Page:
In Anguilla, tobacco cultivation lasted longer, probably because there were few alternatives.  The last reference to tobacco being grown in Anguilla in the Colonial Office papers is an unattributed memorandum probably prepared by Under-Secretary Joseph Williamson in 1667.  He relates the information given to the Committee for Trade and Foreign Plantations by Major Scott, that salt was made on Anguilla and that tobacco was grown there.  After that, there is no mention of tobacco grown in Anguilla for export.  There was no future in planting tobacco in Anguilla, and we can be sure the industry soon died out.
Barbados and the other English islands looked for other crops.  The first choice was cotton.  In Anguilla, cotton replaced tobacco as the planters’ cash crop within a few years, certainly within the first generation of settlers.  It proved to be more successful than tobacco ever was.  Cotton was in some ways, like tobacco, an ideal cash crop for the settlers.  It required little capital outlay.  It could be reaped by the settler and his family with a few helpers.  It did not spoil once kept dry.  Cotton continued as the main cash crop of the islanders until the middle of the eighteenth century, a run of nearly a hundred years.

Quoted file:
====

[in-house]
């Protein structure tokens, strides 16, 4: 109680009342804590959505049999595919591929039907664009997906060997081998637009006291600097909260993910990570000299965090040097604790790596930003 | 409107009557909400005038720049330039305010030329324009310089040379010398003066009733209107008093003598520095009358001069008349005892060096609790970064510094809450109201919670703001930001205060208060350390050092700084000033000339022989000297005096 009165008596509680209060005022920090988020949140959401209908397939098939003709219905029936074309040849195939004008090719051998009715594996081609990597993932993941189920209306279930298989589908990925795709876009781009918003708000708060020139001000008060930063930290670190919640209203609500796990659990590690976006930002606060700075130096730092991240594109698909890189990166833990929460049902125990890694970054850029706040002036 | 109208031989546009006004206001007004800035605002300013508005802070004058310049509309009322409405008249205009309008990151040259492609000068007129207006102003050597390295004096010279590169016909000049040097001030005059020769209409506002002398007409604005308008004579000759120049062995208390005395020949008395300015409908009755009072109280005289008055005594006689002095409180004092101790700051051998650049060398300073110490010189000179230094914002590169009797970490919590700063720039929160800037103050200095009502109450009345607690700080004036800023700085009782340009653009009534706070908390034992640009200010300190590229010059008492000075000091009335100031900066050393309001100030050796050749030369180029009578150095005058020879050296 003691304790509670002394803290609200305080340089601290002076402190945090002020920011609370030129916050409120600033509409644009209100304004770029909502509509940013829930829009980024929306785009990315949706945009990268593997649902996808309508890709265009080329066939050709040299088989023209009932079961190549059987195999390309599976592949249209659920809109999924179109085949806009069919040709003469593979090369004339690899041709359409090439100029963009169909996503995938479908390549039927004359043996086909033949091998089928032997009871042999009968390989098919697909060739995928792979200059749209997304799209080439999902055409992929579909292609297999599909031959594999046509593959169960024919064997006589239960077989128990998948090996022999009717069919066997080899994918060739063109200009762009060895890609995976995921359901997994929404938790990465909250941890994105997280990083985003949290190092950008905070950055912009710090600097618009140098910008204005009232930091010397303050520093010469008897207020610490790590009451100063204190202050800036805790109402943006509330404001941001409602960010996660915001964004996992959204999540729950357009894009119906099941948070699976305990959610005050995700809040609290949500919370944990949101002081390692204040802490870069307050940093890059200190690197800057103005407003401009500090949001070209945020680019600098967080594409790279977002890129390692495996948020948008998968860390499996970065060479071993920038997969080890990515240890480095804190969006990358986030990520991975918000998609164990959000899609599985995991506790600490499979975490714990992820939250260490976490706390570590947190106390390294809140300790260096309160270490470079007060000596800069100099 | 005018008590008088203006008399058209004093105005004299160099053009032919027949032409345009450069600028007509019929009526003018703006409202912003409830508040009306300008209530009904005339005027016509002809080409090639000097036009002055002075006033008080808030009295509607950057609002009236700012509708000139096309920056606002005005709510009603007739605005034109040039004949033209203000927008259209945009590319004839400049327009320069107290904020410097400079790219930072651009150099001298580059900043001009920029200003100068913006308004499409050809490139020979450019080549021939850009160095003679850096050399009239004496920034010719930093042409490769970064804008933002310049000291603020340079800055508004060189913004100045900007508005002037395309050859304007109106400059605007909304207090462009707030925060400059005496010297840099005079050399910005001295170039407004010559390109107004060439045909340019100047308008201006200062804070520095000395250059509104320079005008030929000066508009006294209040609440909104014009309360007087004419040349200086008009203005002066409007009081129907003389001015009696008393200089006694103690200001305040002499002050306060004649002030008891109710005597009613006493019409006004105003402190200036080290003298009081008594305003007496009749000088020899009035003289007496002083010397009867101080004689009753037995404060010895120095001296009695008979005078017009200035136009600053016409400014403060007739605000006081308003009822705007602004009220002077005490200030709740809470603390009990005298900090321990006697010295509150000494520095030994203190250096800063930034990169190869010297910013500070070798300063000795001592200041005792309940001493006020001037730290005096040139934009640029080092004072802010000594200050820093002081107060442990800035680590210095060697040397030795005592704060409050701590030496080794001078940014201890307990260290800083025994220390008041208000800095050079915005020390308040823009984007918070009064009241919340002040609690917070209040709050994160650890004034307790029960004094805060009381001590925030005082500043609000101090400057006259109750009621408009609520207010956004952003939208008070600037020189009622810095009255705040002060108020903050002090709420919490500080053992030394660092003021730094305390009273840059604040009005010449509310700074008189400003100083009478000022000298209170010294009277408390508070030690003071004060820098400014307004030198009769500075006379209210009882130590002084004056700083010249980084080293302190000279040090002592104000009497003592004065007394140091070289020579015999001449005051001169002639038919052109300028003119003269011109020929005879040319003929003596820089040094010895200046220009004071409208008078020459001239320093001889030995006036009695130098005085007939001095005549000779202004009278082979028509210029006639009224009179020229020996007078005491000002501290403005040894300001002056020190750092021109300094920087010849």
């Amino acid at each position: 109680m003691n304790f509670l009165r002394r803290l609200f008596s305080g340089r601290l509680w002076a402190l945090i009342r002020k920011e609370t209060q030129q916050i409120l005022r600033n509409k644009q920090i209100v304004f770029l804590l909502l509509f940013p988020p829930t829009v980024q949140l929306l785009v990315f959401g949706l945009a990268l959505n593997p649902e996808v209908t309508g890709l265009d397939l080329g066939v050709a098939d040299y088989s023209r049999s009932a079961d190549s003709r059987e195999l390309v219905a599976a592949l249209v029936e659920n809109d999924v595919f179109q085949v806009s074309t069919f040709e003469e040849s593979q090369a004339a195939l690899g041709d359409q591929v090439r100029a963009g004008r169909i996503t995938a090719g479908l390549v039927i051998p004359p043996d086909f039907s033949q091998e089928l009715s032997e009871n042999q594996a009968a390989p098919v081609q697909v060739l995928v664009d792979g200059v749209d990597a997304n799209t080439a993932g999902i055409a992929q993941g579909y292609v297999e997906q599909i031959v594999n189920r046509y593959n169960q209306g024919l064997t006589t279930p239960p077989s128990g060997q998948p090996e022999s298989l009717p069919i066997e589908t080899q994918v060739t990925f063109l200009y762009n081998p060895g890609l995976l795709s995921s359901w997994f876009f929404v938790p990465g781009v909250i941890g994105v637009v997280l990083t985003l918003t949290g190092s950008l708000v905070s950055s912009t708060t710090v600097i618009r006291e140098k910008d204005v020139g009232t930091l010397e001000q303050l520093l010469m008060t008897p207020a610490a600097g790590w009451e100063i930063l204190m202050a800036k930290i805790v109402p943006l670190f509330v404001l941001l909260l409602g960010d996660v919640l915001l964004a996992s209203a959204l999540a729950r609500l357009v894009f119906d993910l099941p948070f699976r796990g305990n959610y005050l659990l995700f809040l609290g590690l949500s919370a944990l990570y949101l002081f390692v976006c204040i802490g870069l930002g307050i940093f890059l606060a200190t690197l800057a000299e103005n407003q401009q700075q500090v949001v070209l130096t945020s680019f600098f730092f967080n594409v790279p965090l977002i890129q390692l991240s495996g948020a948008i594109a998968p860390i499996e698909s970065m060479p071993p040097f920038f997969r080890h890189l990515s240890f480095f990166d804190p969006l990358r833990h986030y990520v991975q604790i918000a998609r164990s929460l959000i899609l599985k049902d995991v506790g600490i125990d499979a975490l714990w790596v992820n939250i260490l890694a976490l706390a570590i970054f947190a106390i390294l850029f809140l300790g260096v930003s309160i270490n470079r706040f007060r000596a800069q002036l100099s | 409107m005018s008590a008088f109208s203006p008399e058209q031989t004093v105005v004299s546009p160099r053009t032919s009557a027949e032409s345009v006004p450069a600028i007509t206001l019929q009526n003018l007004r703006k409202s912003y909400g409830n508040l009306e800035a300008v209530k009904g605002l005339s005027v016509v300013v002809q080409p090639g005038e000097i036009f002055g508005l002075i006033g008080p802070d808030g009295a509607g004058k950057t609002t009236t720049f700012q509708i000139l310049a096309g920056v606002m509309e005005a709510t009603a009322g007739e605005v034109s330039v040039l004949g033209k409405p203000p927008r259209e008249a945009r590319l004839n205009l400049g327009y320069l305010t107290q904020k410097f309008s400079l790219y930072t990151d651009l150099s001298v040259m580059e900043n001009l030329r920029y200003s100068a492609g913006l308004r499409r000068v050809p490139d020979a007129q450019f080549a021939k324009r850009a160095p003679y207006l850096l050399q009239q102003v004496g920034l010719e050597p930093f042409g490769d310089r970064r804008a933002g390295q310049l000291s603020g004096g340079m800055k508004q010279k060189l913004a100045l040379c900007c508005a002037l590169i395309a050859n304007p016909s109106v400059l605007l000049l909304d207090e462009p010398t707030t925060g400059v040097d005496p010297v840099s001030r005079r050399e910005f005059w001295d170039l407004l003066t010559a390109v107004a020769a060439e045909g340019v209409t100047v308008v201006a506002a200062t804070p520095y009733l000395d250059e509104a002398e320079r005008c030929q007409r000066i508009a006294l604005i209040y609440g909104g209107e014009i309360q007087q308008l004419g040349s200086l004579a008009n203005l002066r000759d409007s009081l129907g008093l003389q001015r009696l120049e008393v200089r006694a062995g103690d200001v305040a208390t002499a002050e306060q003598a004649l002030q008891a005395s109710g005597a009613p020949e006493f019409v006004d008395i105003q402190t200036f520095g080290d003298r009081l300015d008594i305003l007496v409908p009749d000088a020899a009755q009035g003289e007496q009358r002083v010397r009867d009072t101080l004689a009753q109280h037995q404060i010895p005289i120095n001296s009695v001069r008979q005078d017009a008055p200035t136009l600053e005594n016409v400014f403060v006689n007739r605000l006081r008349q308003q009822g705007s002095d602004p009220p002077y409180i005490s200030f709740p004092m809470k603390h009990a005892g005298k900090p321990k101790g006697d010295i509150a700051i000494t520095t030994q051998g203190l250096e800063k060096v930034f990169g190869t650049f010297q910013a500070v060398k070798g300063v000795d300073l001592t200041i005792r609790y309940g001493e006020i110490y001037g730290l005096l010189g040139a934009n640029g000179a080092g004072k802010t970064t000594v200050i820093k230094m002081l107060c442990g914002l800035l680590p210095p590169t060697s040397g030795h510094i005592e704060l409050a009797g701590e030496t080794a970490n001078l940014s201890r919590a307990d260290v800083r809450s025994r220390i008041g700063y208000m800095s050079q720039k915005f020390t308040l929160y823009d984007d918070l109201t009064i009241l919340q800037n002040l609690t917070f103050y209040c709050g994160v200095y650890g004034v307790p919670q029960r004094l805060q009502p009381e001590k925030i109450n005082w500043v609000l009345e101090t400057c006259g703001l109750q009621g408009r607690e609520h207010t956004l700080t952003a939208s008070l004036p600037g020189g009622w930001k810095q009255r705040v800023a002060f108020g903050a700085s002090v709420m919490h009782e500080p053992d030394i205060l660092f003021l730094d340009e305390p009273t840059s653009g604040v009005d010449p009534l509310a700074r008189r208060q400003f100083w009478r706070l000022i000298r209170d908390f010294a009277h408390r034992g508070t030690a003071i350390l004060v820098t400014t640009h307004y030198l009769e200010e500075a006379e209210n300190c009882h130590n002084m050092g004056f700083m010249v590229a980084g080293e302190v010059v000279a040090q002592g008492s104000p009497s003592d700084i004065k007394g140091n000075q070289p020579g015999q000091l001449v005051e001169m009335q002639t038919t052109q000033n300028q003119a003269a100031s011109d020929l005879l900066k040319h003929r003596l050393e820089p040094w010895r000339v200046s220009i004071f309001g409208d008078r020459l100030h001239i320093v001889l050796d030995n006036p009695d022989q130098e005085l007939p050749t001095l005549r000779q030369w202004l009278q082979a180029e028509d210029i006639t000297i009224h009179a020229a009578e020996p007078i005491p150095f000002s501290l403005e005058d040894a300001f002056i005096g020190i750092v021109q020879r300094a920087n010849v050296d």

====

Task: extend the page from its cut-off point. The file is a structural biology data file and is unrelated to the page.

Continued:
International demand for cotton at this time was comparatively small.  Wool was more popular in Europe for the manufacture of clothing.  The demand for cotton in Europe did not increase substantially until the late eighteenth century when the Industrial Revolution produced the automated ginning and spinning mills that made it more economic than wool.  But, Europe received sufficient supplies from elsewhere, and no one got rich from growing cotton in Anguilla.


1. A 15-foot high Sea Island Cotton tree at Corito (by the author)